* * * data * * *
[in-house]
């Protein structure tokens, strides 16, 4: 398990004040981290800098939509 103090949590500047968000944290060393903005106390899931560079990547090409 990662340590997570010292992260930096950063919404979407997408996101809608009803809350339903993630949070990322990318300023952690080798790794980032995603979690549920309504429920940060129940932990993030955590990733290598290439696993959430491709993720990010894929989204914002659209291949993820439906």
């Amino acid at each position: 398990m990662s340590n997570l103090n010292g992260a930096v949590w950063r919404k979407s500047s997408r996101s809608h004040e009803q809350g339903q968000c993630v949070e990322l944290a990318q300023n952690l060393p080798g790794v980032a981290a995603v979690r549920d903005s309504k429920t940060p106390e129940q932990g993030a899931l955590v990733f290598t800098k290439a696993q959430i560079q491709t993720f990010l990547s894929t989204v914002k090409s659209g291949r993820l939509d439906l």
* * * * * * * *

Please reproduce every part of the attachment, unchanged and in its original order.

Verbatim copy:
[in-house]
């Protein structure tokens, strides 16, 4: 398990004040981290800098939509 103090949590500047968000944290060393903005106390899931560079990547090409 990662340590997570010292992260930096950063919404979407997408996101809608009803809350339903993630949070990322990318300023952690080798790794980032995603979690549920309504429920940060129940932990993030955590990733290598290439696993959430491709993720990010894929989204914002659209291949993820439906």
């Amino acid at each position: 398990m990662s340590n997570l103090n010292g992260a930096v949590w950063r919404k979407s500047s997408r996101s809608h004040e009803q809350g339903q968000c993630v949070e990322l944290a990318q300023n952690l060393p080798g790794v980032a981290a995603v979690r549920d903005s309504k429920t940060p106390e129940q932990g993030a899931l955590v990733f290598t800098k290439a696993q959430i560079q491709t993720f990010l990547s894929t989204v914002k090409s659209g291949r993820l939509d439906l």